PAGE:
Published date15 January 2022
Publication titleMix, The
The roads have never been safe places: you could be kicked by a horse, clipped by a ‘‘scorching’’ cyclist or crushed by a tram. In the early 1900s, though, a new danger appeared, the motor car. Their drivers came with a new idea, too: that no-one else had any right to be on the road. As early as 1906, William Massey told MPs that ‘‘motor cars had become, through reckless driving, a dangerous nuisance’’. Wellington drivers were reported to be ‘‘racing’’ at ‘‘terrific speed’’, crossing intersections ‘‘like a flash’’ and threatening to dash pedestrians ‘‘to a pulp’’

By present-day standards these early cars were difficult to drive well, with inaccurate steering and poor brakes, which were often on the rear wheels only; their drivers were often reluctant to change gear, and claimed that it was difficult and unsafe to maintain slow speeds. Cars were especially dangerous in wet weather: asphalted surfaces were greasy, tyres were narrow and had little grip, and well into the 1920s many cars lacked windscreen wipers. Historians have pointed out ‘‘It is difficult to think of another technology that has ... had such an impact on human life and death without having been intentionally designed to cause harm.’’

By 1930, the Otago Daily Times rued that ‘‘All communities seem to have too passively acquiesced in the gradual introduction of a new menace to life and limb which might be likened to a Frankenstein monster out of control.’’

Who was at the wheel of these monsters? The Motor Hog, ‘‘the hooligan type of motorist’’. The original ‘‘road hogs’’ were cyclists, but the term was quickly applied to motorcyclists and to drivers of motor cars by about 1905. They were said to take a ‘‘malevolent delight at seeing the ‘scatteration’ which follows the toot of [their] horn’’ and were callously indifferent to the fate of those not nimble or quick enough to get out of their way.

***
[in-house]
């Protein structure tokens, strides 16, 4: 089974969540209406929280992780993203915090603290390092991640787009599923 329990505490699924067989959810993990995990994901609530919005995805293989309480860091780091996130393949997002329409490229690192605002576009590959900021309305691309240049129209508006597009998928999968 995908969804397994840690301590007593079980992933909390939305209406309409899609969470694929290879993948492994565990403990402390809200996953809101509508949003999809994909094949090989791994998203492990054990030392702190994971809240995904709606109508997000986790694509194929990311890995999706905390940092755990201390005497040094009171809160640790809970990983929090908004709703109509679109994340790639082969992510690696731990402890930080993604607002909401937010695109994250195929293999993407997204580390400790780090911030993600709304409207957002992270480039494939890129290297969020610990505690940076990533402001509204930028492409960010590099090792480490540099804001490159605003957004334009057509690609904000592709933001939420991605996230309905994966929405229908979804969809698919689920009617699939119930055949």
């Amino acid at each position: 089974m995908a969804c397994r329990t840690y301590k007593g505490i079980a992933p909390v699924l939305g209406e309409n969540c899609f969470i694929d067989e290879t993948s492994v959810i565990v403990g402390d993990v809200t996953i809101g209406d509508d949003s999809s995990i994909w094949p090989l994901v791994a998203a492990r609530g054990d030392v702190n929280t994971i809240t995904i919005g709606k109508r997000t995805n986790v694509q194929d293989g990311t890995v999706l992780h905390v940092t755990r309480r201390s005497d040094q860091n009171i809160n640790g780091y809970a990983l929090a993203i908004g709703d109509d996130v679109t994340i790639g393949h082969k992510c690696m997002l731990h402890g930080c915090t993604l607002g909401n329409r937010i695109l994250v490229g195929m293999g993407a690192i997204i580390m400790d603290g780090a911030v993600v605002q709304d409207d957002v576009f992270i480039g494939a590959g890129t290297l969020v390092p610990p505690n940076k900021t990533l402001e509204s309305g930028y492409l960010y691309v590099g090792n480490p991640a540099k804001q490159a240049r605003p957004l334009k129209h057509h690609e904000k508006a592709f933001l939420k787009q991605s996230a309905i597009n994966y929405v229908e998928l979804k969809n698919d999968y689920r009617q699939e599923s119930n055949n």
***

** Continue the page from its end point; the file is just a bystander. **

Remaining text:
By custom, pedestrians had unrestricted rights to the streets, and the responsibility fell to motorists to take precautions to avoid accidents, not those on foot. Yet the impression was widespread from early on that ‘‘the motor man looks upon the road as his own private property — he has not the slightest consideration for other travellers’’. John Christie, editor of the Ashburton Guardian and a persistent and severe critic of motorists, thought ‘‘motorists have too generally acted as though streets and roads and highways were theirs to use as they liked, and that all other people must use them on sufferance, and subject to the motorist’s insane passion for speed and insolent indifference to the immemorial human rights and safety of his fellow creatures’’, a situation he found ‘‘humanly, morally, and legally wrong and intolerable’’.

Reports from Europe and the United States prepared New Zealanders for the prospect of the heartless plutocrat on the highway. In England, ‘‘Some of the worst offenders ride in the smartest and most expensive cars’’. The nouveau riche were singled out, their sudden wealth having allegedly led to a decline in moral standards. The most egregious instance of this was the reluctance of motorists to stop after an accident, what would by...

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